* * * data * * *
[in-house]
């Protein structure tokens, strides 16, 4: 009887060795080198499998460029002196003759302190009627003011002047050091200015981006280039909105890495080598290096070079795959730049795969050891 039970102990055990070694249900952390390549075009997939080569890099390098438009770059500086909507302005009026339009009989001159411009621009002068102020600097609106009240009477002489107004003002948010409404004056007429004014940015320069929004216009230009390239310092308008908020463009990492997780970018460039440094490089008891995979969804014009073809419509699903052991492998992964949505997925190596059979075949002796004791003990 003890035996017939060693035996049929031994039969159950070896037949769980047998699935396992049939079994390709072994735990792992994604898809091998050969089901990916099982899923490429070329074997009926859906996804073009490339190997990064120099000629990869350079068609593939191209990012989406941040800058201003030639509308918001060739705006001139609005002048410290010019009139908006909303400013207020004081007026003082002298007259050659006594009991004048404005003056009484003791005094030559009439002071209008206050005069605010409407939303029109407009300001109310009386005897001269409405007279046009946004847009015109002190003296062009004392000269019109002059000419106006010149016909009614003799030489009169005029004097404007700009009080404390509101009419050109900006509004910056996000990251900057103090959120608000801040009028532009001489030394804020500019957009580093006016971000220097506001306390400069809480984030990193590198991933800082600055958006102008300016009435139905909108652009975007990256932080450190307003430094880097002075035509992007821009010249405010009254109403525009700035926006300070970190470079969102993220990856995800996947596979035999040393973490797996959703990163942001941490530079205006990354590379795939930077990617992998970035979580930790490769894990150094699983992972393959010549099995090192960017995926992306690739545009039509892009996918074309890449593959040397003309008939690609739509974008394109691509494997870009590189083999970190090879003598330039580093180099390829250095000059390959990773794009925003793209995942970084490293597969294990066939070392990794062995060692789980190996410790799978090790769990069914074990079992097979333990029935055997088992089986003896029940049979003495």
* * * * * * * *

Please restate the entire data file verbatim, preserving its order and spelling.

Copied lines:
[in-house]
């Protein structure tokens, strides 16, 4: 009887060795080198499998460029002196003759302190009627003011002047050091200015981006280039909105890495080598290096070079795959730049795969050891 039970102990055990070694249900952390390549075009997939080569890099390098438009770059500086909507302005009026339009009989001159411009621009002068102020600097609106009240009477002489107004003002948010409404004056007429004014940015320069929004216009230009390239310092308008908020463009990492997780970018460039440094490089008891995979969804014009073809419509699903052991492998992964949505997925190596059979075949002796004791003990 003890035996017939060693035996049929031994039969159950070896037949769980047998699935396992049939079994390709072994735990792992994604898809091998050969089901990916099982899923490429070329074997009926859906996804073009490339190997990064120099000629990869350079068609593939191209990012989406941040800058201003030639509308918001060739705006001139609005002048410290010019009139908006909303400013207020004081007026003082002298007259050659006594009991004048404005003056009484003791005094030559009439002071209008206050005069605010409407939303029109407009300001109310009386005897001269409405007279046009946004847009015109002190003296062009004392000269019109002059000419106006010149016909009614003799030489009169005029004097404007700009009080404390509101009419050109900006509004910056996000990251900057103090959120608000801040009028532009001489030394804020500019957009580093006016971000220097506001306390400069809480984030990193590198991933800082600055958006102008300016009435139905909108652009975007990256932080450190307003430094880097002075035509992007821009010249405010009254109403525009700035926006300070970190470079969102993220990856995800996947596979035999040393973490797996959703990163942001941490530079205006990354590379795939930077990617992998970035979580930790490769894990150094699983992972393959010549099995090192960017995926992306690739545009039509892009996918074309890449593959040397003309008939690609739509974008394109691509494997870009590189083999970190090879003598330039580093180099390829250095000059390959990773794009925003793209995942970084490293597969294990066939070392990794062995060692789980190996410790799978090790769990069914074990079992097979333990029935055997088992089986003896029940049979003495």